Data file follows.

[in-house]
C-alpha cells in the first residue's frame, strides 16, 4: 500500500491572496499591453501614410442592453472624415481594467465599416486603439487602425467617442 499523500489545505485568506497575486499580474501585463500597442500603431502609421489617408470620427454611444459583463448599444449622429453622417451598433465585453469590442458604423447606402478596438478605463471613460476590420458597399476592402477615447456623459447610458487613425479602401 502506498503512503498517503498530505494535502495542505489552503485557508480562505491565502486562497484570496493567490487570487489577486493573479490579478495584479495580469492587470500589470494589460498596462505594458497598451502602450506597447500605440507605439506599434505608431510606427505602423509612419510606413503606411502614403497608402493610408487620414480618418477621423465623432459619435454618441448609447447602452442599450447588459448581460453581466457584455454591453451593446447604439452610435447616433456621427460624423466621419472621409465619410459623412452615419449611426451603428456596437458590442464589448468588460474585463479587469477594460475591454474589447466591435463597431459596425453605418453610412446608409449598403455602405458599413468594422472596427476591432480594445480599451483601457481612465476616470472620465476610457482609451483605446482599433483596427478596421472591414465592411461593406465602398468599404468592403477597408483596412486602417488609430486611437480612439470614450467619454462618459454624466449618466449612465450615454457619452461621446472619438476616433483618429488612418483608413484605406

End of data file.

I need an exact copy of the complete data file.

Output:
[in-house]
C-alpha cells in the first residue's frame, strides 16, 4: 500500500491572496499591453501614410442592453472624415481594467465599416486603439487602425467617442 499523500489545505485568506497575486499580474501585463500597442500603431502609421489617408470620427454611444459583463448599444449622429453622417451598433465585453469590442458604423447606402478596438478605463471613460476590420458597399476592402477615447456623459447610458487613425479602401 502506498503512503498517503498530505494535502495542505489552503485557508480562505491565502486562497484570496493567490487570487489577486493573479490579478495584479495580469492587470500589470494589460498596462505594458497598451502602450506597447500605440507605439506599434505608431510606427505602423509612419510606413503606411502614403497608402493610408487620414480618418477621423465623432459619435454618441448609447447602452442599450447588459448581460453581466457584455454591453451593446447604439452610435447616433456621427460624423466621419472621409465619410459623412452615419449611426451603428456596437458590442464589448468588460474585463479587469477594460475591454474589447466591435463597431459596425453605418453610412446608409449598403455602405458599413468594422472596427476591432480594445480599451483601457481612465476616470472620465476610457482609451483605446482599433483596427478596421472591414465592411461593406465602398468599404468592403477597408483596412486602417488609430486611437480612439470614450467619454462618459454624466449618466449612465450615454457619452461621446472619438476616433483618429488612418483608413484605406